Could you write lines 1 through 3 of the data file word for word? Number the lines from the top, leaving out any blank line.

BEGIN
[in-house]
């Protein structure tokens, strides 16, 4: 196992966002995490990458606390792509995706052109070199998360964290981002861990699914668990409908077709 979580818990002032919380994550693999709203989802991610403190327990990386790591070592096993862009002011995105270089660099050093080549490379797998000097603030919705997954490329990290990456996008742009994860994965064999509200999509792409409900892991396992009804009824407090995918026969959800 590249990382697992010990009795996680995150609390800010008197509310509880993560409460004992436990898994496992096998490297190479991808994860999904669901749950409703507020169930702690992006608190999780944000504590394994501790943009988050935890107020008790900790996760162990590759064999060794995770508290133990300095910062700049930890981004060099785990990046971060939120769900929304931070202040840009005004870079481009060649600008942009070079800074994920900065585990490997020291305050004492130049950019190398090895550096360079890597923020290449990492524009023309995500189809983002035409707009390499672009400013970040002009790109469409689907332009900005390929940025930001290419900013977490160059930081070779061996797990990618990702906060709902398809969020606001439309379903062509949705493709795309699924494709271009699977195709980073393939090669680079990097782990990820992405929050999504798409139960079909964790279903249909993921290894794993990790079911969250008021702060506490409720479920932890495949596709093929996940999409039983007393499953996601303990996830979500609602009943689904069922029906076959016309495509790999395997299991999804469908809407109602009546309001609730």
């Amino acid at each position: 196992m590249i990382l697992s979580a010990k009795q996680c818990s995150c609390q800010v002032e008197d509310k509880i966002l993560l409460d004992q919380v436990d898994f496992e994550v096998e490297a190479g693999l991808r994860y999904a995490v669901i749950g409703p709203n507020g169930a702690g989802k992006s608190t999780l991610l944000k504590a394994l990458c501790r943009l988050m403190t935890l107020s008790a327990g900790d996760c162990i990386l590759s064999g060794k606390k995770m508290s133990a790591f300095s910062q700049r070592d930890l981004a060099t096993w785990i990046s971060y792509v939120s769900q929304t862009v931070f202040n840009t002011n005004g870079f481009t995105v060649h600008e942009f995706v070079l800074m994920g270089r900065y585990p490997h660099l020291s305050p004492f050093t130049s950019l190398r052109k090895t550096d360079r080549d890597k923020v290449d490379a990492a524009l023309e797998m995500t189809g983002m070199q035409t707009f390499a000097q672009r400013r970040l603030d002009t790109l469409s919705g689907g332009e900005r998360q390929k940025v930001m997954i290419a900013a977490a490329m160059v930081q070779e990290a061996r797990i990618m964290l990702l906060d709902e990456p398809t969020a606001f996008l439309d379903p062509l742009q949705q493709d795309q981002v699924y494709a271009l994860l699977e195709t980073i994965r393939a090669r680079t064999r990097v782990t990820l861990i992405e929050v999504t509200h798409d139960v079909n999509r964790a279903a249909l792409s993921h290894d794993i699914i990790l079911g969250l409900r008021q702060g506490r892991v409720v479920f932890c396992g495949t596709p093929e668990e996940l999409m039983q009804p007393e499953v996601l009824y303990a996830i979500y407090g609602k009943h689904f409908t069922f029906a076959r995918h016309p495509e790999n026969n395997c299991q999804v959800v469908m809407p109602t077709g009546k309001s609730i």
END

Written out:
[in-house]
């Protein structure tokens, strides 16, 4: 196992966002995490990458606390792509995706052109070199998360964290981002861990699914668990409908077709 979580818990002032919380994550693999709203989802991610403190327990990386790591070592096993862009002011995105270089660099050093080549490379797998000097603030919705997954490329990290990456996008742009994860994965064999509200999509792409409900892991396992009804009824407090995918026969959800 590249990382697992010990009795996680995150609390800010008197509310509880993560409460004992436990898994496992096998490297190479991808994860999904669901749950409703507020169930702690992006608190999780944000504590394994501790943009988050935890107020008790900790996760162990590759064999060794995770508290133990300095910062700049930890981004060099785990990046971060939120769900929304931070202040840009005004870079481009060649600008942009070079800074994920900065585990490997020291305050004492130049950019190398090895550096360079890597923020290449990492524009023309995500189809983002035409707009390499672009400013970040002009790109469409689907332009900005390929940025930001290419900013977490160059930081070779061996797990990618990702906060709902398809969020606001439309379903062509949705493709795309699924494709271009699977195709980073393939090669680079990097782990990820992405929050999504798409139960079909964790279903249909993921290894794993990790079911969250008021702060506490409720479920932890495949596709093929996940999409039983007393499953996601303990996830979500609602009943689904069922029906076959016309495509790999395997299991999804469908809407109602009546309001609730």
């Amino acid at each position: 196992m590249i990382l697992s979580a010990k009795q996680c818990s995150c609390q800010v002032e008197d509310k509880i966002l993560l409460d004992q919380v436990d898994f496992e994550v096998e490297a190479g693999l991808r994860y999904a995490v669901i749950g409703p709203n507020g169930a702690g989802k992006s608190t999780l991610l944000k504590a394994l990458c501790r943009l988050m403190t935890l107020s008790a327990g900790d996760c162990i990386l590759s064999g060794k606390k995770m508290s133990a790591f300095s910062q700049r070592d930890l981004a060099t096993w785990i990046s971060y792509v939120s769900q929304t862009v931070f202040n840009t002011n005004g870079f481009t995105v060649h600008e942009f995706v070079l800074m994920g270089r900065y585990p490997h660099l020291s305050p004492f050093t130049s950019l190398r052109k090895t550096d360079r080549d890597k923020v290449d490379a990492a524009l023309e797998m995500t189809g983002m070199q035409t707009f390499a000097q672009r400013r970040l603030d002009t790109l469409s919705g689907g332009e900005r998360q390929k940025v930001m997954i290419a900013a977490a490329m160059v930081q070779e990290a061996r797990i990618m964290l990702l906060d709902e990456p398809t969020a606001f996008l439309d379903p062509l742009q949705q493709d795309q981002v699924y494709a271009l994860l699977e195709t980073i994965r393939a090669r680079t064999r990097v782990t990820l861990i992405e929050v999504t509200h798409d139960v079909n999509r964790a279903a249909l792409s993921h290894d794993i699914i990790l079911g969250l409900r008021q702060g506490r892991v409720v479920f932890c396992g495949t596709p093929e668990e996940l999409m039983q009804p007393e499953v996601l009824y303990a996830i979500y407090g609602k009943h689904f409908t069922f029906a076959r995918h016309p495509e790999n026969n395997c299991q999804v959800v469908m809407p109602t077709g009546k309001s609730i």